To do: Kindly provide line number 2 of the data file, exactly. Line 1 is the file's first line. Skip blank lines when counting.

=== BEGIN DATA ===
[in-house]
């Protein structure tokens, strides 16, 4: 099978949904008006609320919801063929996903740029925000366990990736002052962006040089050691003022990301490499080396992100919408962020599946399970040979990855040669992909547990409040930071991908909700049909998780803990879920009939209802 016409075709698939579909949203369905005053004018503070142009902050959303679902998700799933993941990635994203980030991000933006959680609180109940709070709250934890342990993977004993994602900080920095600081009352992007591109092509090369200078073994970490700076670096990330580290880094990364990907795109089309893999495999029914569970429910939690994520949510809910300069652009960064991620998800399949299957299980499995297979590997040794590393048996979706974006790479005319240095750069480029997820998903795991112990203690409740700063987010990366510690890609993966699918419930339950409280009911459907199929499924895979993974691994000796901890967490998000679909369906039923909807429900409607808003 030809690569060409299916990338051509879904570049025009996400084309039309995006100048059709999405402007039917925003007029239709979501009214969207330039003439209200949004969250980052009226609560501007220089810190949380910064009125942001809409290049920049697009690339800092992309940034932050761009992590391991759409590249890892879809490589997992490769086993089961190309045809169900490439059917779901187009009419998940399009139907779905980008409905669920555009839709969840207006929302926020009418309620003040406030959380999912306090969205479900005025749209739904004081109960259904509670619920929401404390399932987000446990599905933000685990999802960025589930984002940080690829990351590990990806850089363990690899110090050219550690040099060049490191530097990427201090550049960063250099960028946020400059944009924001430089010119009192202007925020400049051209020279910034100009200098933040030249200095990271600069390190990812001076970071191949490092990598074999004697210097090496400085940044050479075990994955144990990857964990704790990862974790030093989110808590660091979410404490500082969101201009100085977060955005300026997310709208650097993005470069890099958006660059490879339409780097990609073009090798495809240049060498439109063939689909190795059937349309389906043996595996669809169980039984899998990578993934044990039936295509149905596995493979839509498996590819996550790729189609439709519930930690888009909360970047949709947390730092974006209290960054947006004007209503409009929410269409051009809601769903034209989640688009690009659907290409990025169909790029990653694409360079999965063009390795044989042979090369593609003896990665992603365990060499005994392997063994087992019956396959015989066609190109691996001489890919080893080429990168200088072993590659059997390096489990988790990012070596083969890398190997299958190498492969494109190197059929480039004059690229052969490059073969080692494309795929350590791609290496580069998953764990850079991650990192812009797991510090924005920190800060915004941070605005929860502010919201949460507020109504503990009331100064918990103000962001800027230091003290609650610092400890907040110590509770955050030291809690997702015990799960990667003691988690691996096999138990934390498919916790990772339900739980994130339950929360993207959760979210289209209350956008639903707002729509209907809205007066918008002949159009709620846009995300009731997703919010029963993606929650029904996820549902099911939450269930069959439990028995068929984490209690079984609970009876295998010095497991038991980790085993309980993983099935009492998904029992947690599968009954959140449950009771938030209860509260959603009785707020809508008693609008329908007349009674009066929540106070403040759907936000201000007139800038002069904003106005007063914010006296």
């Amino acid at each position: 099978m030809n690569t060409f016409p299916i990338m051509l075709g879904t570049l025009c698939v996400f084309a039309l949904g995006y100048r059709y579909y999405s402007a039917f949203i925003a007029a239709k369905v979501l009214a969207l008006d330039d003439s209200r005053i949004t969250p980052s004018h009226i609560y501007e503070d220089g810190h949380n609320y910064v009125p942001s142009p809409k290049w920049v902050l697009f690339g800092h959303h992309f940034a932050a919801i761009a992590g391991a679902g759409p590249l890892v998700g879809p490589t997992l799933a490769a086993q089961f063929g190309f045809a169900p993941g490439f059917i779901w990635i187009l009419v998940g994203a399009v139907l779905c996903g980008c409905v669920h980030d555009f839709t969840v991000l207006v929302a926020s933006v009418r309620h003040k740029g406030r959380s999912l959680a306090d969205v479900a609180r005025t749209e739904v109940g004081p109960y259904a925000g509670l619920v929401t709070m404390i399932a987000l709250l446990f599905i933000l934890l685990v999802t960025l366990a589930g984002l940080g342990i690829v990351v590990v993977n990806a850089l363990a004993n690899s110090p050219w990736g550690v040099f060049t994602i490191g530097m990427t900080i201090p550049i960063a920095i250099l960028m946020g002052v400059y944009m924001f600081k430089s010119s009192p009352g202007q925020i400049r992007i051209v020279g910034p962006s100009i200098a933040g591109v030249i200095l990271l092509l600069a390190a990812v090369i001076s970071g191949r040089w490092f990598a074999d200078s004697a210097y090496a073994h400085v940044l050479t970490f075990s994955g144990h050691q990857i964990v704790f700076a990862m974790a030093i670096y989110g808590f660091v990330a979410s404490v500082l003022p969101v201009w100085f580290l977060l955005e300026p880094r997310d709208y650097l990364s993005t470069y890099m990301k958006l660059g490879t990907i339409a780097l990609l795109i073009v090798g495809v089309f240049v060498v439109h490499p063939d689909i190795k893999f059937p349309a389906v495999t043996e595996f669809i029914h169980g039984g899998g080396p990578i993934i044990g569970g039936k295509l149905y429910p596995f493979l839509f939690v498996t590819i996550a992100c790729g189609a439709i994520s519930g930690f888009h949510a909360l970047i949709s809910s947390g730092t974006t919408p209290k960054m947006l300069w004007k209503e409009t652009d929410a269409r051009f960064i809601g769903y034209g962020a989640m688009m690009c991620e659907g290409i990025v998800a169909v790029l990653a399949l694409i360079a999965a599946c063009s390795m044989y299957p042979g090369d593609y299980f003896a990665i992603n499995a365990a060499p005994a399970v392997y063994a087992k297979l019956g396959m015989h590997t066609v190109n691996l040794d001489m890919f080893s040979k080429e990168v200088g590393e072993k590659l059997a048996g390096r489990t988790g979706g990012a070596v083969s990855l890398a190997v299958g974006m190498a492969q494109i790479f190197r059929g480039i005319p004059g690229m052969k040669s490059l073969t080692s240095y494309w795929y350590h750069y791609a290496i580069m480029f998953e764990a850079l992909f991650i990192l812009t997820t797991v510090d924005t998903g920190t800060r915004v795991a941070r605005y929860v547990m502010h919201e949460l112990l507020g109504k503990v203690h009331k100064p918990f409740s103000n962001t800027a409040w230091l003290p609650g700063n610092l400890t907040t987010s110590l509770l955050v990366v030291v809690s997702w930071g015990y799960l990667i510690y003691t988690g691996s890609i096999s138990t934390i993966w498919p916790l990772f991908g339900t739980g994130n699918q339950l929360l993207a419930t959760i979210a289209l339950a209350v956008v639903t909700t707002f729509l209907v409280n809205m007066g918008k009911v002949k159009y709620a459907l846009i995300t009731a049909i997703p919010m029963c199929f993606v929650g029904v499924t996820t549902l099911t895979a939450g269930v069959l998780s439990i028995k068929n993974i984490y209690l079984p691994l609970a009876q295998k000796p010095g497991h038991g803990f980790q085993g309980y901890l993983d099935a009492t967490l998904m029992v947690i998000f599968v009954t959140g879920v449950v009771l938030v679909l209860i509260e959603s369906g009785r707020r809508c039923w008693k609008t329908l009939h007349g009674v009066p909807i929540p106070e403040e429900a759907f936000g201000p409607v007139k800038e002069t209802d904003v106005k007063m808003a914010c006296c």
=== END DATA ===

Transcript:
């Protein structure tokens, strides 16, 4: 099978949904008006609320919801063929996903740029925000366990990736002052962006040089050691003022990301490499080396992100919408962020599946399970040979990855040669992909547990409040930071991908909700049909998780803990879920009939209802 016409075709698939579909949203369905005053004018503070142009902050959303679902998700799933993941990635994203980030991000933006959680609180109940709070709250934890342990993977004993994602900080920095600081009352992007591109092509090369200078073994970490700076670096990330580290880094990364990907795109089309893999495999029914569970429910939690994520949510809910300069652009960064991620998800399949299957299980499995297979590997040794590393048996979706974006790479005319240095750069480029997820998903795991112990203690409740700063987010990366510690890609993966699918419930339950409280009911459907199929499924895979993974691994000796901890967490998000679909369906039923909807429900409607808003 030809690569060409299916990338051509879904570049025009996400084309039309995006100048059709999405402007039917925003007029239709979501009214969207330039003439209200949004969250980052009226609560501007220089810190949380910064009125942001809409290049920049697009690339800092992309940034932050761009992590391991759409590249890892879809490589997992490769086993089961190309045809169900490439059917779901187009009419998940399009139907779905980008409905669920555009839709969840207006929302926020009418309620003040406030959380999912306090969205479900005025749209739904004081109960259904509670619920929401404390399932987000446990599905933000685990999802960025589930984002940080690829990351590990990806850089363990690899110090050219550690040099060049490191530097990427201090550049960063250099960028946020400059944009924001430089010119009192202007925020400049051209020279910034100009200098933040030249200095990271600069390190990812001076970071191949490092990598074999004697210097090496400085940044050479075990994955144990990857964990704790990862974790030093989110808590660091979410404490500082969101201009100085977060955005300026997310709208650097993005470069890099958006660059490879339409780097990609073009090798495809240049060498439109063939689909190795059937349309389906043996595996669809169980039984899998990578993934044990039936295509149905596995493979839509498996590819996550790729189609439709519930930690888009909360970047949709947390730092974006209290960054947006004007209503409009929410269409051009809601769903034209989640688009690009659907290409990025169909790029990653694409360079999965063009390795044989042979090369593609003896990665992603365990060499005994392997063994087992019956396959015989066609190109691996001489890919080893080429990168200088072993590659059997390096489990988790990012070596083969890398190997299958190498492969494109190197059929480039004059690229052969490059073969080692494309795929350590791609290496580069998953764990850079991650990192812009797991510090924005920190800060915004941070605005929860502010919201949460507020109504503990009331100064918990103000962001800027230091003290609650610092400890907040110590509770955050030291809690997702015990799960990667003691988690691996096999138990934390498919916790990772339900739980994130339950929360993207959760979210289209209350956008639903707002729509209907809205007066918008002949159009709620846009995300009731997703919010029963993606929650029904996820549902099911939450269930069959439990028995068929984490209690079984609970009876295998010095497991038991980790085993309980993983099935009492998904029992947690599968009954959140449950009771938030209860509260959603009785707020809508008693609008329908007349009674009066929540106070403040759907936000201000007139800038002069904003106005007063914010006296």